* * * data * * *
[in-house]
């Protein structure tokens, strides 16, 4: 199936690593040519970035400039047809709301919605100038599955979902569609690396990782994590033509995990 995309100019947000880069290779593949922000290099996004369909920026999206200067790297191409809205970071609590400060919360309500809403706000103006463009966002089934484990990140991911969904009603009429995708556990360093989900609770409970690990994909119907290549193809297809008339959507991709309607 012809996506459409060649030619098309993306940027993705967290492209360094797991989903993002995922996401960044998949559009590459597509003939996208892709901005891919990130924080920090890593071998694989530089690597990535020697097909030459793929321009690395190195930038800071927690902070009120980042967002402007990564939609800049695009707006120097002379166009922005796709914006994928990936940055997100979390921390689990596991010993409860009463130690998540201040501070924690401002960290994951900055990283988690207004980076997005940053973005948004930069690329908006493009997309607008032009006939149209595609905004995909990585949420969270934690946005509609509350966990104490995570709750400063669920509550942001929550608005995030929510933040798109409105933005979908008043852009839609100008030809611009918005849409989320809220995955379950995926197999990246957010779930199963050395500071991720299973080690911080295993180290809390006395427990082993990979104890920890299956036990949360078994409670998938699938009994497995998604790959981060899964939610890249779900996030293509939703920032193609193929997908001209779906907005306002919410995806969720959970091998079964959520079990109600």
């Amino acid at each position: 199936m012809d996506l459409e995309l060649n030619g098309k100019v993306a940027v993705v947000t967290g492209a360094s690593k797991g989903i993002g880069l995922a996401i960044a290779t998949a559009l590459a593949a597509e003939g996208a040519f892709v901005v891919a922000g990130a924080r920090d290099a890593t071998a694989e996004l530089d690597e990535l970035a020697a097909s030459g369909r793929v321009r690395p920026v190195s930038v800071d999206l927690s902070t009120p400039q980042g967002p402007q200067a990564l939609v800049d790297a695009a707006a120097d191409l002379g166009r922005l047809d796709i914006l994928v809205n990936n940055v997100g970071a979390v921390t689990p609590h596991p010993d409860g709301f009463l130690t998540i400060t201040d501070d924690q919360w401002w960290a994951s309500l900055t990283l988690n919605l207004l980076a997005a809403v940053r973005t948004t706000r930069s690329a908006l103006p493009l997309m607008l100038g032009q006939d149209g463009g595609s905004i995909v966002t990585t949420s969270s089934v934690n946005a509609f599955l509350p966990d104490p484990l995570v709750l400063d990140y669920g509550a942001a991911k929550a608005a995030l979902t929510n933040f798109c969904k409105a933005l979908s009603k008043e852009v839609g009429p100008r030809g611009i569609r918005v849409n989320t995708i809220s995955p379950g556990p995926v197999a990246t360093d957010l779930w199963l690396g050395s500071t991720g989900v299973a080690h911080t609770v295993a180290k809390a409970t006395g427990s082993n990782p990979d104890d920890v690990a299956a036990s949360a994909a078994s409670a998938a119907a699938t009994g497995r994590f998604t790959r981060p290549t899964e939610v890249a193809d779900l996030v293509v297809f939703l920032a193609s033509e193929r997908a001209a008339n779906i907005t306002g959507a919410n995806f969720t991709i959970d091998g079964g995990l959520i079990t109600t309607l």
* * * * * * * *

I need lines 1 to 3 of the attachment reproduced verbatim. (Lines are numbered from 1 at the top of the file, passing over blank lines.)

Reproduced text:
[in-house]
């Protein structure tokens, strides 16, 4: 199936690593040519970035400039047809709301919605100038599955979902569609690396990782994590033509995990 995309100019947000880069290779593949922000290099996004369909920026999206200067790297191409809205970071609590400060919360309500809403706000103006463009966002089934484990990140991911969904009603009429995708556990360093989900609770409970690990994909119907290549193809297809008339959507991709309607 012809996506459409060649030619098309993306940027993705967290492209360094797991989903993002995922996401960044998949559009590459597509003939996208892709901005891919990130924080920090890593071998694989530089690597990535020697097909030459793929321009690395190195930038800071927690902070009120980042967002402007990564939609800049695009707006120097002379166009922005796709914006994928990936940055997100979390921390689990596991010993409860009463130690998540201040501070924690401002960290994951900055990283988690207004980076997005940053973005948004930069690329908006493009997309607008032009006939149209595609905004995909990585949420969270934690946005509609509350966990104490995570709750400063669920509550942001929550608005995030929510933040798109409105933005979908008043852009839609100008030809611009918005849409989320809220995955379950995926197999990246957010779930199963050395500071991720299973080690911080295993180290809390006395427990082993990979104890920890299956036990949360078994409670998938699938009994497995998604790959981060899964939610890249779900996030293509939703920032193609193929997908001209779906907005306002919410995806969720959970091998079964959520079990109600």
């Amino acid at each position: 199936m012809d996506l459409e995309l060649n030619g098309k100019v993306a940027v993705v947000t967290g492209a360094s690593k797991g989903i993002g880069l995922a996401i960044a290779t998949a559009l590459a593949a597509e003939g996208a040519f892709v901005v891919a922000g990130a924080r920090d290099a890593t071998a694989e996004l530089d690597e990535l970035a020697a097909s030459g369909r793929v321009r690395p920026v190195s930038v800071d999206l927690s902070t009120p400039q980042g967002p402007q200067a990564l939609v800049d790297a695009a707006a120097d191409l002379g166009r922005l047809d796709i914006l994928v809205n990936n940055v997100g970071a979390v921390t689990p609590h596991p010993d409860g709301f009463l130690t998540i400060t201040d501070d924690q919360w401002w960290a994951s309500l900055t990283l988690n919605l207004l980076a997005a809403v940053r973005t948004t706000r930069s690329a908006l103006p493009l997309m607008l100038g032009q006939d149209g463009g595609s905004i995909v966002t990585t949420s969270s089934v934690n946005a509609f599955l509350p966990d104490p484990l995570v709750l400063d990140y669920g509550a942001a991911k929550a608005a995030l979902t929510n933040f798109c969904k409105a933005l979908s009603k008043e852009v839609g009429p100008r030809g611009i569609r918005v849409n989320t995708i809220s995955p379950g556990p995926v197999a990246t360093d957010l779930w199963l690396g050395s500071t991720g989900v299973a080690h911080t609770v295993a180290k809390a409970t006395g427990s082993n990782p990979d104890d920890v690990a299956a036990s949360a994909a078994s409670a998938a119907a699938t009994g497995r994590f998604t790959r981060p290549t899964e939610v890249a193809d779900l996030v293509v297809f939703l920032a193609s033509e193929r997908a001209a008339n779906i907005t306002g959507a919410n995806f969720t991709i959970d091998g079964g995990l959520i079990t109600t309607l």